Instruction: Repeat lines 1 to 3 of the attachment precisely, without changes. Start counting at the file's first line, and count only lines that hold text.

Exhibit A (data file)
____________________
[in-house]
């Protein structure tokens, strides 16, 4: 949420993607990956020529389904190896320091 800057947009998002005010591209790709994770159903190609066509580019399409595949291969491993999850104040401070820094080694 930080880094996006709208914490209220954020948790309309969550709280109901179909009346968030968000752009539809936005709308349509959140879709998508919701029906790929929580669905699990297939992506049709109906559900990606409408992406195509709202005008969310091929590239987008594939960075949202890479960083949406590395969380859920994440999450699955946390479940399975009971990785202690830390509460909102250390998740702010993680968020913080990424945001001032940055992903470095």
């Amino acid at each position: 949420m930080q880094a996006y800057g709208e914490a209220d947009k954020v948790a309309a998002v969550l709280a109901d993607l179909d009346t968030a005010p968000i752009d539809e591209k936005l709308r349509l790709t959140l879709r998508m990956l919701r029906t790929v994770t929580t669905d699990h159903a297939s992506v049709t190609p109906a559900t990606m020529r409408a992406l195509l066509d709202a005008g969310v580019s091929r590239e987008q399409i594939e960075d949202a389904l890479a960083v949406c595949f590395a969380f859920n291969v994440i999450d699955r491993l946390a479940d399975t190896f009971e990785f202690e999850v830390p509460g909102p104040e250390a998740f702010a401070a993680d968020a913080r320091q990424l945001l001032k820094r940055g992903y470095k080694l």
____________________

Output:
[in-house]
């Protein structure tokens, strides 16, 4: 949420993607990956020529389904190896320091 800057947009998002005010591209790709994770159903190609066509580019399409595949291969491993999850104040401070820094080694 930080880094996006709208914490209220954020948790309309969550709280109901179909009346968030968000752009539809936005709308349509959140879709998508919701029906790929929580669905699990297939992506049709109906559900990606409408992406195509709202005008969310091929590239987008594939960075949202890479960083949406590395969380859920994440999450699955946390479940399975009971990785202690830390509460909102250390998740702010993680968020913080990424945001001032940055992903470095």
């Amino acid at each position: 949420m930080q880094a996006y800057g709208e914490a209220d947009k954020v948790a309309a998002v969550l709280a109901d993607l179909d009346t968030a005010p968000i752009d539809e591209k936005l709308r349509l790709t959140l879709r998508m990956l919701r029906t790929v994770t929580t669905d699990h159903a297939s992506v049709t190609p109906a559900t990606m020529r409408a992406l195509l066509d709202a005008g969310v580019s091929r590239e987008q399409i594939e960075d949202a389904l890479a960083v949406c595949f590395a969380f859920n291969v994440i999450d699955r491993l946390a479940d399975t190896f009971e990785f202690e999850v830390p509460g909102p104040e250390a998740f702010a401070a993680d968020a913080r320091q990424l945001l001032k820094r940055g992903y470095k080694l």